COMMENT: Why bankers stay away from social media. And nine ways they can be good at it

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Social media is not just for fun. If managed properly, it can help you expand your network within banking and finance, build relationships with friends, gain trust from your colleagues, help win and retain clients, and even get you a new banking job. You will also attract people who share your values and interests.

Many of us have hundreds, if not thousands of online connections, so our posts tend to get lost in seas of food, holidays and kids’ photos. What should we post online to get more engagement and build a personal brand as banking professionals? Here are my nine tips:

1. Be consistent

To develop an online brand as a banker, you’ll want to make sure you have a consistent profile across all social media platforms. For example, you need the same (or a similar) profile photo, background image and bio across Instagram, Facebook, Twitter, LinkedIn and WhatsApp. And don’t fall into the trap of thinking your photo needs to be less formal for Facebook compared with LinkedIn – use a professional-looking image on all of them. When you move your conversation from, say, Facebook to WhatsApp, your connections will feel seamless, and your brand will stay intact.

2. Take interesting photos

The human brain is attracted to visuals more than text, so post interesting and thoughtful photos. Shoot from a low or high angle to give your connections a different perspective. Capture vivid colours. Create photo stories that include an introductory shot, a closeup to show details, and a parting shot to end the story.

3. Start your social posts strongly

Adults today have an attention span of only about eight seconds. When you write, you’ll want to capture readers’ attention with the first sentence. Here’s a great example from the evolutionary biologist Richard Dawkins: “We are going to die, and that makes us the lucky ones. Most people are never going to die because they are never going to be born...”.

4. Tell a story

People are attracted to stories, so you’ll want to tell stories in your posts. Stories have three key elements: 1) setting and characters, 2) conflict, and 3) resolution. Whether they are Cinderella stories or Mission Impossible movies, they all have the same three elements. But they need not be long. The shortest story has six words: “For sale: baby shoes, never worn.” By Ernest Hemingway.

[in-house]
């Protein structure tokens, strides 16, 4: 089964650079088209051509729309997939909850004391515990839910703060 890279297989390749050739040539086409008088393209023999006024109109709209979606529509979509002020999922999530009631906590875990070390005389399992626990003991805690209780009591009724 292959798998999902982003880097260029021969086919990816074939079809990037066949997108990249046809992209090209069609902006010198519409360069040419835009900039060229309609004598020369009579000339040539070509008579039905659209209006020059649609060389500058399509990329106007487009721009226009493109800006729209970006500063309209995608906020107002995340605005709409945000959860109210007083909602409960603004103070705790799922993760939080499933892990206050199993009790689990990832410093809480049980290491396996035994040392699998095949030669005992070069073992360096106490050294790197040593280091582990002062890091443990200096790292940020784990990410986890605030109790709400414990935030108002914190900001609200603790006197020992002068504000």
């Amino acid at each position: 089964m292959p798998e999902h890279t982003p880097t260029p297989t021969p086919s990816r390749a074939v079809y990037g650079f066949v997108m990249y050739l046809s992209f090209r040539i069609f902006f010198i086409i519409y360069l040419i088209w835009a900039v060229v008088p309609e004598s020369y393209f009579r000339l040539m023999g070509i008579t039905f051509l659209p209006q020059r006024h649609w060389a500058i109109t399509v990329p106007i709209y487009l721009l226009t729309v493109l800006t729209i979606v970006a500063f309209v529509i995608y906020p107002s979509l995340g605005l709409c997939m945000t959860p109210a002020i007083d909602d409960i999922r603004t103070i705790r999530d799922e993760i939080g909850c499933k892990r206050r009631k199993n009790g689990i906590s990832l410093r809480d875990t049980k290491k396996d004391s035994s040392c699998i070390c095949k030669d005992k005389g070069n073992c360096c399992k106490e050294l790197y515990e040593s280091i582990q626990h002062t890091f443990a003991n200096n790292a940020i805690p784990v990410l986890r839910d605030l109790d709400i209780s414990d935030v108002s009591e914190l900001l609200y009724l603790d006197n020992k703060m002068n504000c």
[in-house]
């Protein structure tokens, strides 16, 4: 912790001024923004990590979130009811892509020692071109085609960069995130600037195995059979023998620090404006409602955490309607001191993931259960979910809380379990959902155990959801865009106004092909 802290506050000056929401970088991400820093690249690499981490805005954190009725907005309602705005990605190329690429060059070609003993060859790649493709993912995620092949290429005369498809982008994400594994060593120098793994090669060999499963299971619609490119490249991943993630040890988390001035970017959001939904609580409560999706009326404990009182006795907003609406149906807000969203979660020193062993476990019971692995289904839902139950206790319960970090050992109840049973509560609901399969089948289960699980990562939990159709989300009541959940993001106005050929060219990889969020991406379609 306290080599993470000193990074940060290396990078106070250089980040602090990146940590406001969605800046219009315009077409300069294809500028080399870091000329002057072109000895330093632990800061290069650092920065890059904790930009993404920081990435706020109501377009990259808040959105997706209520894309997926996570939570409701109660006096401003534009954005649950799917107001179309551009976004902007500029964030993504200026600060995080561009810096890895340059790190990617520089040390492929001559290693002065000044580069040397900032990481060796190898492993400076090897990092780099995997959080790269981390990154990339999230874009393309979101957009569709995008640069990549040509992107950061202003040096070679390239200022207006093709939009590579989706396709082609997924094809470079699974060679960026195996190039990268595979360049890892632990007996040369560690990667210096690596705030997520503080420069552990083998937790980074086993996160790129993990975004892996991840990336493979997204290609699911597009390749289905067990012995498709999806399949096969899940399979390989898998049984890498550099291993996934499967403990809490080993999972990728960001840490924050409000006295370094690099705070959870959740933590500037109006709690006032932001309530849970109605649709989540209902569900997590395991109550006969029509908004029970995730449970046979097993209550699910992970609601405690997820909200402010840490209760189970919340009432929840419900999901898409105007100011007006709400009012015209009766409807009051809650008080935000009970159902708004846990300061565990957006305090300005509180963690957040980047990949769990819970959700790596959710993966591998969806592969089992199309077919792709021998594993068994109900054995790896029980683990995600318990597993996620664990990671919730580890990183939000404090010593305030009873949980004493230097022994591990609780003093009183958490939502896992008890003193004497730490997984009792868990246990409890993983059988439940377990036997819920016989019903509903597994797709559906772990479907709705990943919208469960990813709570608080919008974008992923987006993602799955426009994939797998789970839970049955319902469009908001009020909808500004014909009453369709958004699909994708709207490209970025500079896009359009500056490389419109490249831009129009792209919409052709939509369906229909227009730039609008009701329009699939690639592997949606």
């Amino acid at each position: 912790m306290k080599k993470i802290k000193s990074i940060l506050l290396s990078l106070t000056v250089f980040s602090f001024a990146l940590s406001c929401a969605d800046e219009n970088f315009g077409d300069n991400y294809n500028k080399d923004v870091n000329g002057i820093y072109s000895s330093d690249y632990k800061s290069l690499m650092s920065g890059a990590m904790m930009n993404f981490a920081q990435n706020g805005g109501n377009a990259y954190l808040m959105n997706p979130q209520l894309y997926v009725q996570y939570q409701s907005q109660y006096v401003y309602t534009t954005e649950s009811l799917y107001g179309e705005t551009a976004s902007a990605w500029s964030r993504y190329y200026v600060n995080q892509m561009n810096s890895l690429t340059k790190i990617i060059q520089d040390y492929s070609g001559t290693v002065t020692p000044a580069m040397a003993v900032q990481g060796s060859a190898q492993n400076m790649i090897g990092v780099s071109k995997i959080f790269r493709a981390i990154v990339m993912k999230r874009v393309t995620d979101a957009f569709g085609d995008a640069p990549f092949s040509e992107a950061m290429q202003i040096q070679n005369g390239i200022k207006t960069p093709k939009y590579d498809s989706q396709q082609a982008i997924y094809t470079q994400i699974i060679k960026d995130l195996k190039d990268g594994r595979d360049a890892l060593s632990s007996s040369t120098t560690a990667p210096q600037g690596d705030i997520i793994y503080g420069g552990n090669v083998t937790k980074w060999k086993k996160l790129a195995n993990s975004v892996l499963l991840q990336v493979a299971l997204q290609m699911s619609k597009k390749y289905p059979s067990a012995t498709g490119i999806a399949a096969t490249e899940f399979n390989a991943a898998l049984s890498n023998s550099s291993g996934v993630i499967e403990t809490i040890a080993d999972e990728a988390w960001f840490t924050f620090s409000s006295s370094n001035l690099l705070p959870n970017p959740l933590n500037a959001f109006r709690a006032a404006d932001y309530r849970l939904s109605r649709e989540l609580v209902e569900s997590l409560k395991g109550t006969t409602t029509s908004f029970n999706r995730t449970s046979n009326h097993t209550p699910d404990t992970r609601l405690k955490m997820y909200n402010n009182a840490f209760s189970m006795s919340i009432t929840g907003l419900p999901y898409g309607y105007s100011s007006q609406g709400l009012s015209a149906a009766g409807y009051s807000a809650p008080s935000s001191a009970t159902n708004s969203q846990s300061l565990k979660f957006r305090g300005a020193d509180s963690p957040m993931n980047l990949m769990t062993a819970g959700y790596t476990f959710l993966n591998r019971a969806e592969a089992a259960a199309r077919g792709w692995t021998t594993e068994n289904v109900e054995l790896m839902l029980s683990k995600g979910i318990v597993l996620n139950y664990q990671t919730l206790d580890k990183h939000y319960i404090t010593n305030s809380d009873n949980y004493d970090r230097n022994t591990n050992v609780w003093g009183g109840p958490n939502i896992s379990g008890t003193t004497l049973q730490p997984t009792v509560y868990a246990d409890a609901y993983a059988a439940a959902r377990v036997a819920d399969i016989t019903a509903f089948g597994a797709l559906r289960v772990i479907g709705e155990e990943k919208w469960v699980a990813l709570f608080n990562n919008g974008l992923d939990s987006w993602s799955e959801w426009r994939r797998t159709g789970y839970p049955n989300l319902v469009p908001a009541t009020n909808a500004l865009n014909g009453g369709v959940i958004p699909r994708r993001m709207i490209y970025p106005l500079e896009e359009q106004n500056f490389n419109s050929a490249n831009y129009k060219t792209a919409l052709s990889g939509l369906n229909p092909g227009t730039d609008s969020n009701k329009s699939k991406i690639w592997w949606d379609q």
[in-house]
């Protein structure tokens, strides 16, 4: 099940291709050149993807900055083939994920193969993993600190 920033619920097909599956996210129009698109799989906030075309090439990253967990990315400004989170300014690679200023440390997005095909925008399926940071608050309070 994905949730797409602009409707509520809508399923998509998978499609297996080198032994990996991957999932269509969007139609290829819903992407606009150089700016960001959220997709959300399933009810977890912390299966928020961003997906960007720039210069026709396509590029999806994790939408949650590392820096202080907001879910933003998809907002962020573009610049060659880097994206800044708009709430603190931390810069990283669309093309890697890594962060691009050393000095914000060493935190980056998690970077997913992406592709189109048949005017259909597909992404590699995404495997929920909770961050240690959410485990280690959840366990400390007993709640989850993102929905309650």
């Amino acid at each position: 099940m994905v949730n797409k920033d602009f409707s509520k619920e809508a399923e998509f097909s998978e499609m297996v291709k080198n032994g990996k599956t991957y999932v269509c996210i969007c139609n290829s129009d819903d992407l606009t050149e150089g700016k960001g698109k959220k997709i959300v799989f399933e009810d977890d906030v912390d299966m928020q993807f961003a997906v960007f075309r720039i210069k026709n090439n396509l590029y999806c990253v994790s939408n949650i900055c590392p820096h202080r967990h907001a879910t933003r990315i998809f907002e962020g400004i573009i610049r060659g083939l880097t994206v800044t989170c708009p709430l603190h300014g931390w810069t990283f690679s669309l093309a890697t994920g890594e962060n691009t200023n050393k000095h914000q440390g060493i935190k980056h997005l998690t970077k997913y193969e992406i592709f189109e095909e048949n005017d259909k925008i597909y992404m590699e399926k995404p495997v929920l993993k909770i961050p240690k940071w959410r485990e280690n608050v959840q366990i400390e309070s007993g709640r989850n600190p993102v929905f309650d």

5. Post once a week

Ideally, you’ll want to post once a week, but if you can’t spare the time, once a month is also fine. The best time to post is when your connections are likely to be checking their social media, so posting during the rush-hour evening commute is a good idea. Weekend mornings and evenings work well, too.

6. Add value to readers

Being upgraded to business or first class may make you feel euphoric but writing a post about this doesn’t do much for your connections. To build your brand, you’ll want to add value to them. If you want to post about the food you just ate, go behind the scenes, talk to the chef, and take photos of the kitchen. If you want to post about your holiday, write about the local friend you just met.

7. Go from online to offline

To have interesting online posts, you’ll want to engage in interesting offline activities. Hosting networking drinks, speaking at events and interviewing interesting people are a few examples.

8. Be observant

Ideas for writing social posts can be right in front of your eyes. When I visited Gardens by the Bay in Singapore recently during a tour, I saw three gardeners removing lotus plants. I spoke with them and found out they were doing this to allow new flowers to grow. Removing the old and making ways for the new – that’s life, isn’t it? So instead of posting photos of the well-known tourist site, I wrote about my interesting conversation with the gardeners.

9. Reveal failure

Most social media post only show the positive side of life, but we know that life has its ups and downs. So when you post something that reveals your weakness or talks about your failure, you make it easier for others to share their failures too. Remember when there’s no conflict, there’s no story.

Singaporean Eric Sim failed his mathematics exams at age 13 and then went on to fail English at age 14. Now, he writes about life and career skills for his 2.5m followers on Linkedin. He is the founder of Institute of Life, which trains young professionals to be successful at work and in life. A former managing director at UBS Investment Bank in Hong Kong, Eric is also Adjunct Associate Professor at HKUST.

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